This blog post has taken me ages to write, so it’s kind of “old news” now. Sorry about that, I’ve been busy cycling and reading about cycling and talking about cycling and obsessing about cycling for some time and it’s pushed any other thoughts to the back of my head.
My main point is that I don’t believe kids are being sexualised any more than they were 20 years ago. I see pictures of semi clad “grown up” ladies in ridiculous heels on telly and billboards and in the gossip and lifestyle pages of newspapers, I’m not denying that. I see photos of Suri Cruise and Piper Palin in heels and I think “Yikes, that’s probably not healthy for growing children,” same as everyone else does. I also think “What stupid parents,” but then as someone who isn’t a parent, I fully accept that it’s their decision how to dress their
dolls kids, not mine.
In an ice-cream-sale-in-hell kind of way, I agree with David Cameron that it’s a social responsibility not a state one. If parents are buying their children sexy clothes, then that’s their business, and mine to shudder at the apparent lack of taste. If adults see children in sexy clothes and think “PHWOAR” then it’s a problem with the adults, not the children. A kid in make up looks exactly that, a kid:
I grew up seeing images like this:
I knew all the words to Push It by Salt ‘n’ Pepa as a toddler, and it’s now a karaoke classic.
When you learn to talk and that some words get a bigger reaction than others, you use those words more often. Words like “Wanker,” “Div,” and “Bumface” will continue to delight me as long as I live.
So Mumsnet’s “Let Girls Be Girls” campaign seems a bit unnecessary to me. I haven’t seen any children wearing heels or mini skirts or even make up – except for rare special occasions like weddings, when everyone is expected to wear uncomfortable and often distasteful clothes, and I haven’t seen any shops selling them recently. Ok, so just because I haven’t been browsing the children’s sections of popular clothing outlets in the last 10 years, it doesn’t mean they’re not selling this filth flarn filth. But if that’s the case, it should be up to all the responsible parents to boycott those shops and let the other shops reorder the bestselling-non-sexy stock. Isn’t that what supply and demand is all about?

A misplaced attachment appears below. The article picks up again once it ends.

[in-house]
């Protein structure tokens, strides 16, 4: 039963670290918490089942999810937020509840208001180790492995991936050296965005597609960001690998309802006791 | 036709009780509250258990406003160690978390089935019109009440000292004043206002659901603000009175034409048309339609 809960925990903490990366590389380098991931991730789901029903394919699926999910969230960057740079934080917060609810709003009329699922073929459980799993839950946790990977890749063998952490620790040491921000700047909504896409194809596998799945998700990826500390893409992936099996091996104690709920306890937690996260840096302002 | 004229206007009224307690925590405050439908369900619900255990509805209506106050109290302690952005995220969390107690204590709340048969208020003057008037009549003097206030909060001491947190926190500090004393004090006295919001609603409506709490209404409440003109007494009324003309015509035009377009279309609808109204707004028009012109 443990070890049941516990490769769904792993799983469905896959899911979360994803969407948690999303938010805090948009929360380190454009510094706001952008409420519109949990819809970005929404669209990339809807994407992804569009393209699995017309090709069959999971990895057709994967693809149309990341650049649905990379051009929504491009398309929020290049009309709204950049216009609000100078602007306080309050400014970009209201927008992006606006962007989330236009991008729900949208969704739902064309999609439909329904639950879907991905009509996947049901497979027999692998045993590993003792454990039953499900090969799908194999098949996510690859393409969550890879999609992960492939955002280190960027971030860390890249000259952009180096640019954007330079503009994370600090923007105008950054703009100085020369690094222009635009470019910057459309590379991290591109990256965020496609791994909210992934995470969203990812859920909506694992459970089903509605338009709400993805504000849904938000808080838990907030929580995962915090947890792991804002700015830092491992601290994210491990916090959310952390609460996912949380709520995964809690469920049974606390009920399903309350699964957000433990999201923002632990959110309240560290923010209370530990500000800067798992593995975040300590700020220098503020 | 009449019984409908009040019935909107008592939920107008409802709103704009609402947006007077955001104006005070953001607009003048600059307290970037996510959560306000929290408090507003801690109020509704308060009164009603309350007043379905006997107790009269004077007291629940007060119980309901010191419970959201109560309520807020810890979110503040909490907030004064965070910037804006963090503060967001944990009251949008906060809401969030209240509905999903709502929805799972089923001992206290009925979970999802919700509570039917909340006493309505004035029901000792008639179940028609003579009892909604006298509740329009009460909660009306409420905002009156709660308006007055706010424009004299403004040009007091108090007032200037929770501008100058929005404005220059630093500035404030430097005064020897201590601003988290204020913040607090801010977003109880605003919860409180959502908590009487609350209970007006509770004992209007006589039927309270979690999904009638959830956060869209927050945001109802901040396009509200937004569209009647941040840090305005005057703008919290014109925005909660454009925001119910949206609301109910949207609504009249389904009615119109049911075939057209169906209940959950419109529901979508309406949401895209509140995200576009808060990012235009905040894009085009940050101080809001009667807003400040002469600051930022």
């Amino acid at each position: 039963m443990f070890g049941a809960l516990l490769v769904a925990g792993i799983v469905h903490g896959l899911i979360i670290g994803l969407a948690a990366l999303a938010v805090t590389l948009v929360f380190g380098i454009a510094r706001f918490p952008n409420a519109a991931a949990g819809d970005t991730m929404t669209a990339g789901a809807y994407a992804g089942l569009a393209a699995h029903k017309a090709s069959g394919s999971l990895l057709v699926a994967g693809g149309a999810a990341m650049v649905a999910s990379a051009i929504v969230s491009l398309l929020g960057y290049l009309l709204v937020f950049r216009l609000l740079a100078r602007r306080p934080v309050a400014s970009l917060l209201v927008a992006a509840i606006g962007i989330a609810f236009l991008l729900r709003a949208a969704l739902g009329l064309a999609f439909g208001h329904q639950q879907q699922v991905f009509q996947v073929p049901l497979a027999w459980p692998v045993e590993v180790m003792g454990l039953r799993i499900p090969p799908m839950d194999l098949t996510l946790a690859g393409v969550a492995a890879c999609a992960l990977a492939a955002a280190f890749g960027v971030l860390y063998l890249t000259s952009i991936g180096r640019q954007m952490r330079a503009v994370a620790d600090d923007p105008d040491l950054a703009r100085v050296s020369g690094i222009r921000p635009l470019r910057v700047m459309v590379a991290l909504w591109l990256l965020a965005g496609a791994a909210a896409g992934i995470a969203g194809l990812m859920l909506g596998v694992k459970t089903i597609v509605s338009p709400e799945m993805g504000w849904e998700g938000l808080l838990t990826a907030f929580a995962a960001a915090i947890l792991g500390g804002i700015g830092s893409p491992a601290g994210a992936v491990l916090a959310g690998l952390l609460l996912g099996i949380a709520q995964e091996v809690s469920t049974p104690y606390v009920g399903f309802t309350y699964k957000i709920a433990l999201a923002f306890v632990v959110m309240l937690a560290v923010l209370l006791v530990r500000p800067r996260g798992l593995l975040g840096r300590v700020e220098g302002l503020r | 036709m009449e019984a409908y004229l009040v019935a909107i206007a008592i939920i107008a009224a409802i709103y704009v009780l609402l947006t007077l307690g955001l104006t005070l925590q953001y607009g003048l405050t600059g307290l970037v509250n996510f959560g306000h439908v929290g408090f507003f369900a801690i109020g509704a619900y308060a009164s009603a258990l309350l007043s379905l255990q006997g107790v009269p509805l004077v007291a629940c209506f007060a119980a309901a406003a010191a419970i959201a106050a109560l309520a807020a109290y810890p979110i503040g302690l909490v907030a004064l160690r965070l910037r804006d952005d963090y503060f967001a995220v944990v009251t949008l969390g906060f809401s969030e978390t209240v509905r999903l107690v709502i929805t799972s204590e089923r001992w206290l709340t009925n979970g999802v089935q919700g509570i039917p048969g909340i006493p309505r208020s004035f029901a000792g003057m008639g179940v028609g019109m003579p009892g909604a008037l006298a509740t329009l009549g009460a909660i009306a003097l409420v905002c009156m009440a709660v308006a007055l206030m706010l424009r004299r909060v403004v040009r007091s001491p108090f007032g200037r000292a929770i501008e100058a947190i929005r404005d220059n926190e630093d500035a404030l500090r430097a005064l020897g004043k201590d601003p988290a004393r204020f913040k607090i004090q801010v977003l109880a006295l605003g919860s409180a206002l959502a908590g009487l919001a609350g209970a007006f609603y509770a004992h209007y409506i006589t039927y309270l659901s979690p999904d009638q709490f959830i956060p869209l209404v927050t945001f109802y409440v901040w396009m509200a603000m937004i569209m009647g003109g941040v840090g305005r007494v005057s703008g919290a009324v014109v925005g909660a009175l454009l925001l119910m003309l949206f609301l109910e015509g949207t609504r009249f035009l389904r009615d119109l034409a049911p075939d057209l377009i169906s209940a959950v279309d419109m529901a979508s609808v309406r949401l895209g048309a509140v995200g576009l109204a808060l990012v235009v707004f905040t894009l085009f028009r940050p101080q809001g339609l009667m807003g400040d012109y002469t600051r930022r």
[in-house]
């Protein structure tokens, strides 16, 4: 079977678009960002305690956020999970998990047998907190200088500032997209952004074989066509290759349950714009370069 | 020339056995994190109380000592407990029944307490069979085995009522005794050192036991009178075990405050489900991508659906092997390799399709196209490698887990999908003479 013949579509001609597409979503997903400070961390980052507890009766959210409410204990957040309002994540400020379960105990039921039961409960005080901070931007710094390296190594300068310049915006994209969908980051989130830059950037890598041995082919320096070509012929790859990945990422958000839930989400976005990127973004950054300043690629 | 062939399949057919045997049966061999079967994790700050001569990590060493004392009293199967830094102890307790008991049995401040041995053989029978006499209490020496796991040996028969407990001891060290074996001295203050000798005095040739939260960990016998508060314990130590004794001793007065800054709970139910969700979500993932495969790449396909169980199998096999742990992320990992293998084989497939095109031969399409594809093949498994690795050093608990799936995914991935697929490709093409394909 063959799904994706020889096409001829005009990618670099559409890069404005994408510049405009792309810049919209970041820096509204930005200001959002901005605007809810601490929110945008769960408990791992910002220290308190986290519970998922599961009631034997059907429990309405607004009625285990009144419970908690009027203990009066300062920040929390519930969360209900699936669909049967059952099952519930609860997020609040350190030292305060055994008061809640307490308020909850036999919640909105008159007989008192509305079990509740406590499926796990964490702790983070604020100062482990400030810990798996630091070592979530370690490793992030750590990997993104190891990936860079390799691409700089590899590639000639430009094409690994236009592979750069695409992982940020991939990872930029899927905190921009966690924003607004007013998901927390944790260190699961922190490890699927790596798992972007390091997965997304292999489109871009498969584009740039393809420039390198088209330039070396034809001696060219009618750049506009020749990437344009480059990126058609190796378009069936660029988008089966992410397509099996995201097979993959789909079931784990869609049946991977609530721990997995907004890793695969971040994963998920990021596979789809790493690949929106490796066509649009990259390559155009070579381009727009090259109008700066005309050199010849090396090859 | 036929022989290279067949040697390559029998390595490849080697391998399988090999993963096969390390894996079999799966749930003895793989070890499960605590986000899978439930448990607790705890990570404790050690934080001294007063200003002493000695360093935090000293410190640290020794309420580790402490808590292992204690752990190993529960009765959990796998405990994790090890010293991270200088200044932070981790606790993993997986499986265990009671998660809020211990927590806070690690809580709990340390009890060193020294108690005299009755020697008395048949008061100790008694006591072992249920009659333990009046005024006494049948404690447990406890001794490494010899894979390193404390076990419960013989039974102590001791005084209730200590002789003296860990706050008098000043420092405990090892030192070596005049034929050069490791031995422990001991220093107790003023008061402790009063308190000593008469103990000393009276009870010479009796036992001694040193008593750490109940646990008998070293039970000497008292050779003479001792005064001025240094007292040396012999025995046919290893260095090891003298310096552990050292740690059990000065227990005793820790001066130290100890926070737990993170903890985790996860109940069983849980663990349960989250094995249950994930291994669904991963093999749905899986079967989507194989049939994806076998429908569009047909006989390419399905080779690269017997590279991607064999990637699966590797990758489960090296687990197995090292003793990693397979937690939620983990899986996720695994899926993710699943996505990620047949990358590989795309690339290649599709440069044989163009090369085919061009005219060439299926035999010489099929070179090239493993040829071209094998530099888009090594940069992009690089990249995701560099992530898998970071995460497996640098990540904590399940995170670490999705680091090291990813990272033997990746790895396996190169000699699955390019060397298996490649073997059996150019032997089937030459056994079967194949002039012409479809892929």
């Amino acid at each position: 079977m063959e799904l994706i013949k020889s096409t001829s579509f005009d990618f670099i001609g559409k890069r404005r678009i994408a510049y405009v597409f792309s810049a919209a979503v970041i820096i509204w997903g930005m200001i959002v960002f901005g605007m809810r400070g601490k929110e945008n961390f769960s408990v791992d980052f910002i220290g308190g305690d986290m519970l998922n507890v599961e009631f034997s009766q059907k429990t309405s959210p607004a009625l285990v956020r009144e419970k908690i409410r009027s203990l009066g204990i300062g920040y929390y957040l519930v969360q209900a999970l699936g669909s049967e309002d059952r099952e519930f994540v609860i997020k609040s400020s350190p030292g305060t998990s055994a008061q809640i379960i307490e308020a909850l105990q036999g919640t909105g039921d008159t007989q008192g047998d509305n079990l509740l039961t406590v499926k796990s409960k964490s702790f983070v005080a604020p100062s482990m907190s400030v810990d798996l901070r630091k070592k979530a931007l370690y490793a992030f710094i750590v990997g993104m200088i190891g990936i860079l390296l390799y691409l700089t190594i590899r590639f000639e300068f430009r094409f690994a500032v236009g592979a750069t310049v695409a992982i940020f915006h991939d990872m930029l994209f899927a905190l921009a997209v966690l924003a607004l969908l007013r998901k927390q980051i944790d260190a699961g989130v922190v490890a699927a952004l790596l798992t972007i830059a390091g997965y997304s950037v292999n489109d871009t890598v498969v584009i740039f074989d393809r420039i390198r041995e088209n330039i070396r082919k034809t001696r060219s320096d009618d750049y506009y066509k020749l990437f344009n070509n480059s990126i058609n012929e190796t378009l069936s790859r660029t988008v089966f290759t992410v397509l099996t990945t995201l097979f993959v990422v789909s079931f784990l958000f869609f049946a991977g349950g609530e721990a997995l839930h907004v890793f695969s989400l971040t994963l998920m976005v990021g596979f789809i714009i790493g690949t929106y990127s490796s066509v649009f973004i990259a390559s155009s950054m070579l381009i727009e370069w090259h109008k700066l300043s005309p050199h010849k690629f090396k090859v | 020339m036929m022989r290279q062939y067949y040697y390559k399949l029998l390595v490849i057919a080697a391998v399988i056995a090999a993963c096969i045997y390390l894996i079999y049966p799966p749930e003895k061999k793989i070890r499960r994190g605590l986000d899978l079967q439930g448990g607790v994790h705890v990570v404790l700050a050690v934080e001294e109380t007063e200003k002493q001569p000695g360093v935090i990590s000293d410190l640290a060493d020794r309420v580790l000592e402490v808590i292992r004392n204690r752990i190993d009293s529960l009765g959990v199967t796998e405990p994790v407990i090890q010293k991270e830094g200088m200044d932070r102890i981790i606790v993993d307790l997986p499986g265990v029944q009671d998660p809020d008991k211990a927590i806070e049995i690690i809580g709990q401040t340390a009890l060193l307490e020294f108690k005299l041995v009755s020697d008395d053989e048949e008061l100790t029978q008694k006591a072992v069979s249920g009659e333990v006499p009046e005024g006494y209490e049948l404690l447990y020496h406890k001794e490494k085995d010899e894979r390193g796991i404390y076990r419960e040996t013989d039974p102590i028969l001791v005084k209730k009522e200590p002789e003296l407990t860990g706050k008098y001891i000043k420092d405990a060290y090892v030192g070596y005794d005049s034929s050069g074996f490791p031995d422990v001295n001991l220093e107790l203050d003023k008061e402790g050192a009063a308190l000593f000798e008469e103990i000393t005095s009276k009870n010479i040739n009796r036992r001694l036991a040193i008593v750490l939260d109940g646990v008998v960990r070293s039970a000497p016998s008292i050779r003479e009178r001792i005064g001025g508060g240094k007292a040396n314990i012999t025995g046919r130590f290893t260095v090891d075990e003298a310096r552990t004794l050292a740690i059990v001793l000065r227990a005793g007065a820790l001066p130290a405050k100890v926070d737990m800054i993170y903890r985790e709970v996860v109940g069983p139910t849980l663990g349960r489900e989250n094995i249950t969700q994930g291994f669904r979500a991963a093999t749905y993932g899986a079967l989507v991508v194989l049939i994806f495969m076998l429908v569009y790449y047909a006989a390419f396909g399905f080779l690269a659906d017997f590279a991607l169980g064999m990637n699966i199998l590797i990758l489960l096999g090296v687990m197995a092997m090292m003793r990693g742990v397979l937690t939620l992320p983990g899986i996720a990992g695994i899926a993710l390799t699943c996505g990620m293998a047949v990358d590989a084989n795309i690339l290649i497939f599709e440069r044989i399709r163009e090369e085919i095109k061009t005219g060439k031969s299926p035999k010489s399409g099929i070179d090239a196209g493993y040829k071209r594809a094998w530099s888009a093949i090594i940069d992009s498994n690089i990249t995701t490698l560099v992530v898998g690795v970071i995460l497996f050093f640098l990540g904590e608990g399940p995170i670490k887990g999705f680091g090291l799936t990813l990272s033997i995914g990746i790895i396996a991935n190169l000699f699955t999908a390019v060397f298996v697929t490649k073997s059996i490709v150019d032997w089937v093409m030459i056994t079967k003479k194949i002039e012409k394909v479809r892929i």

IIRC, Tammy Girl (my favourite place to get clothes as a kid) sold a thong for children as young as 5, which sparked Miranda Sawyer (I think) to make a documentary on it a few years back. I remember it because I’d been shopping with my mum a few days earlier when she jokingly asked me if I wanted a thong to go with my training bra (which I hated wearing) – you might be pleased to know that I flatly refused. Despite being the girliest girl I know now, I certainly wasn’t as a child. As it happens, I don’t enjoy wearing thongs as an adult either. It’s comfy pants or nothing in case you were wondering. Ooh err.
Children sometimes like doing things that make adults frown. Whether it’s refusing to eat anything except ice cream or saying naughty words or heaven forbid wearing something that would have been inappropriate when I were a young lass (my mum never let me wear anklets, saying they were “For women of the night”). Children have always been children, and pushing our own insecurities/concerns onto them on a matter as trivial (IMO) as whether we think they look too sexy, before they even have a notion of what “sexy” means, could do more damage to how they grow up than if we just let them be kids.
Or have I missed the point?
If the issue is about seeing semi naked women everywhere, then yeah. I’d like to see an equal number of sexy men on billboards and adverts and in national daily publications. If it’s about promoting unrealistic ideas about sex and sexuality, then on that we agree, but that doesn’t seem to be the focus of Let Girls Be Girls.*
*On a side note, what if those girls want to be boys?